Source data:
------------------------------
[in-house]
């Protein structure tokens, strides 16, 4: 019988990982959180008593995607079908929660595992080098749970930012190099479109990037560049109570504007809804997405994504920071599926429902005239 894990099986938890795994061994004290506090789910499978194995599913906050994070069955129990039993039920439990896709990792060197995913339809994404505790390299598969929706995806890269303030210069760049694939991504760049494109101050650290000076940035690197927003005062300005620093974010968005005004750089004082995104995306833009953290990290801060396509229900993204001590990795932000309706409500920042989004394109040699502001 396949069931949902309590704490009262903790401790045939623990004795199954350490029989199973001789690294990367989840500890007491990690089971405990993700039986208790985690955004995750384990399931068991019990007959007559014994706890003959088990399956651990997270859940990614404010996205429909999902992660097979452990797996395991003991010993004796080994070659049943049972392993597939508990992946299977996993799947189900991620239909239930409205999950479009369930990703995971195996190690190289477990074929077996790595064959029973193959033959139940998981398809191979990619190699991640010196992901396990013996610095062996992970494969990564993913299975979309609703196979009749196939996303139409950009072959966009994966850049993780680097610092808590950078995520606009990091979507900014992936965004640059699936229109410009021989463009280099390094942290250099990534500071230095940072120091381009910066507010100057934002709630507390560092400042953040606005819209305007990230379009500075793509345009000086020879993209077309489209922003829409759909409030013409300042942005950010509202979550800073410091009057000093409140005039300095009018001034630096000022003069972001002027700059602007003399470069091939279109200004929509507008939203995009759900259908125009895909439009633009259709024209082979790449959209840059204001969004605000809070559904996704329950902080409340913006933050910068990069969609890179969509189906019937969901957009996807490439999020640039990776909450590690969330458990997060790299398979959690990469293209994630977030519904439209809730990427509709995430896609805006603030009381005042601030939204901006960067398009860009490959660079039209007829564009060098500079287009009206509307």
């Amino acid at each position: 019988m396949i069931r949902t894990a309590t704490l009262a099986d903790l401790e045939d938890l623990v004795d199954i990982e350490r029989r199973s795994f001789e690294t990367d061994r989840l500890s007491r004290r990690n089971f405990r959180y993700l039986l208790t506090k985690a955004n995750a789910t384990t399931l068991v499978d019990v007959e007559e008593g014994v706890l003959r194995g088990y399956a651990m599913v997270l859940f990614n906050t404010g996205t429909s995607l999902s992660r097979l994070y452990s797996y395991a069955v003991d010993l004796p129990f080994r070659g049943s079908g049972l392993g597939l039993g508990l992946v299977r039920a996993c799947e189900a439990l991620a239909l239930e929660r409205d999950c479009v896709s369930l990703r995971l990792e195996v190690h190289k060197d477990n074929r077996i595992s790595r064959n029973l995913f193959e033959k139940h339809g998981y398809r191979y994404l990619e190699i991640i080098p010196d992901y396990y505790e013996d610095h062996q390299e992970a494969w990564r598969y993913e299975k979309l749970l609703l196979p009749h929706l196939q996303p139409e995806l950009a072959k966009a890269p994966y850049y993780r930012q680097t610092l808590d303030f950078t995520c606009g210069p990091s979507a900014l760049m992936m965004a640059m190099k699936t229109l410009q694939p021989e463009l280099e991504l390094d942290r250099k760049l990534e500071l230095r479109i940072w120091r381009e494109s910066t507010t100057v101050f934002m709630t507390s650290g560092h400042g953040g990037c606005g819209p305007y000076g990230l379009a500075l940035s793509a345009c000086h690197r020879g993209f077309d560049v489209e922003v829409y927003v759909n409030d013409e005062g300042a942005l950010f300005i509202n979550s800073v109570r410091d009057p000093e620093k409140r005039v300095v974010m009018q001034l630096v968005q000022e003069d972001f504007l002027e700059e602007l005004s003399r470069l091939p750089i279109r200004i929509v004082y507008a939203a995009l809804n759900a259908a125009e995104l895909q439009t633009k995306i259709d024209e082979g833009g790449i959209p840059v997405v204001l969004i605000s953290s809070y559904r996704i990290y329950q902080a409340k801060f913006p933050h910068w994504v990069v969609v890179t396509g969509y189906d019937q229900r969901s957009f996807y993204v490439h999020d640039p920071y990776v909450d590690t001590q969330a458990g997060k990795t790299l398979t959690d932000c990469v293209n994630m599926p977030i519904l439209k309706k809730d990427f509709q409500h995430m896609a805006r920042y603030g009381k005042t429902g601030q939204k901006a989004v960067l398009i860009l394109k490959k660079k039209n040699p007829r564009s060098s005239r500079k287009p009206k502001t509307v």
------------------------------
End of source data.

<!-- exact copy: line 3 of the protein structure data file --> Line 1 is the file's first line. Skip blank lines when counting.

């Amino acid at each position: 019988m396949i069931r949902t894990a309590t704490l009262a099986d903790l401790e045939d938890l623990v004795d199954i990982e350490r029989r199973s795994f001789e690294t990367d061994r989840l500890s007491r004290r990690n089971f405990r959180y993700l039986l208790t506090k985690a955004n995750a789910t384990t399931l068991v499978d019990v007959e007559e008593g014994v706890l003959r194995g088990y399956a651990m599913v997270l859940f990614n906050t404010g996205t429909s995607l999902s992660r097979l994070y452990s797996y395991a069955v003991d010993l004796p129990f080994r070659g049943s079908g049972l392993g597939l039993g508990l992946v299977r039920a996993c799947e189900a439990l991620a239909l239930e929660r409205d999950c479009v896709s369930l990703r995971l990792e195996v190690h190289k060197d477990n074929r077996i595992s790595r064959n029973l995913f193959e033959k139940h339809g998981y398809r191979y994404l990619e190699i991640i080098p010196d992901y396990y505790e013996d610095h062996q390299e992970a494969w990564r598969y993913e299975k979309l749970l609703l196979p009749h929706l196939q996303p139409e995806l950009a072959k966009a890269p994966y850049y993780r930012q680097t610092l808590d303030f950078t995520c606009g210069p990091s979507a900014l760049m992936m965004a640059m190099k699936t229109l410009q694939p021989e463009l280099e991504l390094d942290r250099k760049l990534e500071l230095r479109i940072w120091r381009e494109s910066t507010t100057v101050f934002m709630t507390s650290g560092h400042g953040g990037c606005g819209p305007y000076g990230l379009a500075l940035s793509a345009c000086h690197r020879g993209f077309d560049v489209e922003v829409y927003v759909n409030d013409e005062g300042a942005l950010f300005i509202n979550s800073v109570r410091d009057p000093e620093k409140r005039v300095v974010m009018q001034l630096v968005q000022e003069d972001f504007l002027e700059e602007l005004s003399r470069l091939p750089i279109r200004i929509v004082y507008a939203a995009l809804n759900a259908a125009e995104l895909q439009t633009k995306i259709d024209e082979g833009g790449i959209p840059v997405v204001l969004i605000s953290s809070y559904r996704i990290y329950q902080a409340k801060f913006p933050h910068w994504v990069v969609v890179t396509g969509y189906d019937q229900r969901s957009f996807y993204v490439h999020d640039p920071y990776v909450d590690t001590q969330a458990g997060k990795t790299l398979t959690d932000c990469v293209n994630m599926p977030i519904l439209k309706k809730d990427f509709q409500h995430m896609a805006r920042y603030g009381k005042t429902g601030q939204k901006a989004v960067l398009i860009l394109k490959k660079k039209n040699p007829r564009s060098s005239r500079k287009p009206k502001t509307v």